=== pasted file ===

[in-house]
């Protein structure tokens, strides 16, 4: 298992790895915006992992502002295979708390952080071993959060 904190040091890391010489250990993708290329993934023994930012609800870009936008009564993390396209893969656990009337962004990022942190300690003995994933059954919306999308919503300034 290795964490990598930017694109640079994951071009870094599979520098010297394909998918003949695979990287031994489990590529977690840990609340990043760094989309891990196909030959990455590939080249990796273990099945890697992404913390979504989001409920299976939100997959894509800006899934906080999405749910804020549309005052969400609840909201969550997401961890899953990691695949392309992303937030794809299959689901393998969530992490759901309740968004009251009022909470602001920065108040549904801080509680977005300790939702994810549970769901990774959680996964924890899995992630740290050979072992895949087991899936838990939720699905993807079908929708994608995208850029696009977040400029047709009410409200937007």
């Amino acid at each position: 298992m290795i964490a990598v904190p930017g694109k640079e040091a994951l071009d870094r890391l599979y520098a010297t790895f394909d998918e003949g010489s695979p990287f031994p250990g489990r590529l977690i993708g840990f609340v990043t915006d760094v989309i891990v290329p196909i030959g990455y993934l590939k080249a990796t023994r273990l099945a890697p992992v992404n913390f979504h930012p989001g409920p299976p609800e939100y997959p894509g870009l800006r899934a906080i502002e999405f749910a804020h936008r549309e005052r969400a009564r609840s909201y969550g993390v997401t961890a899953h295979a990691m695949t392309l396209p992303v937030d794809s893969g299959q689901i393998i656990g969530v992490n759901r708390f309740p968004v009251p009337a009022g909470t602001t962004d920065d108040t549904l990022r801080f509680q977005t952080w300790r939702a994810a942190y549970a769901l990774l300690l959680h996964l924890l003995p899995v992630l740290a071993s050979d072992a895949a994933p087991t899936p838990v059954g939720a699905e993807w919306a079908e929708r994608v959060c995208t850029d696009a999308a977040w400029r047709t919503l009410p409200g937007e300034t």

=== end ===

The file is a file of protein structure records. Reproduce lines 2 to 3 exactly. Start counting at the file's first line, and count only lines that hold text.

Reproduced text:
């Protein structure tokens, strides 16, 4: 298992790895915006992992502002295979708390952080071993959060 904190040091890391010489250990993708290329993934023994930012609800870009936008009564993390396209893969656990009337962004990022942190300690003995994933059954919306999308919503300034 290795964490990598930017694109640079994951071009870094599979520098010297394909998918003949695979990287031994489990590529977690840990609340990043760094989309891990196909030959990455590939080249990796273990099945890697992404913390979504989001409920299976939100997959894509800006899934906080999405749910804020549309005052969400609840909201969550997401961890899953990691695949392309992303937030794809299959689901393998969530992490759901309740968004009251009022909470602001920065108040549904801080509680977005300790939702994810549970769901990774959680996964924890899995992630740290050979072992895949087991899936838990939720699905993807079908929708994608995208850029696009977040400029047709009410409200937007």
């Amino acid at each position: 298992m290795i964490a990598v904190p930017g694109k640079e040091a994951l071009d870094r890391l599979y520098a010297t790895f394909d998918e003949g010489s695979p990287f031994p250990g489990r590529l977690i993708g840990f609340v990043t915006d760094v989309i891990v290329p196909i030959g990455y993934l590939k080249a990796t023994r273990l099945a890697p992992v992404n913390f979504h930012p989001g409920p299976p609800e939100y997959p894509g870009l800006r899934a906080i502002e999405f749910a804020h936008r549309e005052r969400a009564r609840s909201y969550g993390v997401t961890a899953h295979a990691m695949t392309l396209p992303v937030d794809s893969g299959q689901i393998i656990g969530v992490n759901r708390f309740p968004v009251p009337a009022g909470t602001t962004d920065d108040t549904l990022r801080f509680q977005t952080w300790r939702a994810a942190y549970a769901l990774l300690l959680h996964l924890l003995p899995v992630l740290a071993s050979d072992a895949a994933p087991t899936p838990v059954g939720a699905e993807w919306a079908e929708r994608v959060c995208t850029d696009a999308a977040w400029r047709t919503l009410p409200g937007e300034t």